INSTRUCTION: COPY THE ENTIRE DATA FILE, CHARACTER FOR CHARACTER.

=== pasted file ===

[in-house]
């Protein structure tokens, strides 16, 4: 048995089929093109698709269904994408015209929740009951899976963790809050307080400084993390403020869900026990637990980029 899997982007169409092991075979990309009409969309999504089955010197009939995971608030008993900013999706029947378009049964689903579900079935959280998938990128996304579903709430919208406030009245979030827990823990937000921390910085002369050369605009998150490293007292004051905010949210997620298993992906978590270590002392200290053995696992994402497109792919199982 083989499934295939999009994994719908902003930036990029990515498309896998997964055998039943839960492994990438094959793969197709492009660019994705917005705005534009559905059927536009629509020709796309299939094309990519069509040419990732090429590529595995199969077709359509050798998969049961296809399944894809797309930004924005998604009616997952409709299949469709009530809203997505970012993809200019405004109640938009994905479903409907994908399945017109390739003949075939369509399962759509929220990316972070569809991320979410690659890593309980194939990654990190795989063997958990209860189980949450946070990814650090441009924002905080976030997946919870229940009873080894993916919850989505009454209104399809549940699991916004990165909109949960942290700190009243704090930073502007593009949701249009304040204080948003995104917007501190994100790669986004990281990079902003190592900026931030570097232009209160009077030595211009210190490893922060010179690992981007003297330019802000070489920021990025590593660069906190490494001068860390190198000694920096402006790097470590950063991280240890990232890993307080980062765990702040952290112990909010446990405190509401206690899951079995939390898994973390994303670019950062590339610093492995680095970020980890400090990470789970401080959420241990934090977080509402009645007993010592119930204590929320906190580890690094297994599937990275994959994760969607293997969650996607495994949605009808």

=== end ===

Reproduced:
[in-house]
């Protein structure tokens, strides 16, 4: 048995089929093109698709269904994408015209929740009951899976963790809050307080400084993390403020869900026990637990980029 899997982007169409092991075979990309009409969309999504089955010197009939995971608030008993900013999706029947378009049964689903579900079935959280998938990128996304579903709430919208406030009245979030827990823990937000921390910085002369050369605009998150490293007292004051905010949210997620298993992906978590270590002392200290053995696992994402497109792919199982 083989499934295939999009994994719908902003930036990029990515498309896998997964055998039943839960492994990438094959793969197709492009660019994705917005705005534009559905059927536009629509020709796309299939094309990519069509040419990732090429590529595995199969077709359509050798998969049961296809399944894809797309930004924005998604009616997952409709299949469709009530809203997505970012993809200019405004109640938009994905479903409907994908399945017109390739003949075939369509399962759509929220990316972070569809991320979410690659890593309980194939990654990190795989063997958990209860189980949450946070990814650090441009924002905080976030997946919870229940009873080894993916919850989505009454209104399809549940699991916004990165909109949960942290700190009243704090930073502007593009949701249009304040204080948003995104917007501190994100790669986004990281990079902003190592900026931030570097232009209160009077030595211009210190490893922060010179690992981007003297330019802000070489920021990025590593660069906190490494001068860390190198000694920096402006790097470590950063991280240890990232890993307080980062765990702040952290112990909010446990405190509401206690899951079995939390898994973390994303670019950062590339610093492995680095970020980890400090990470789970401080959420241990934090977080509402009645007993010592119930204590929320906190580890690094297994599937990275994959994760969607293997969650996607495994949605009808």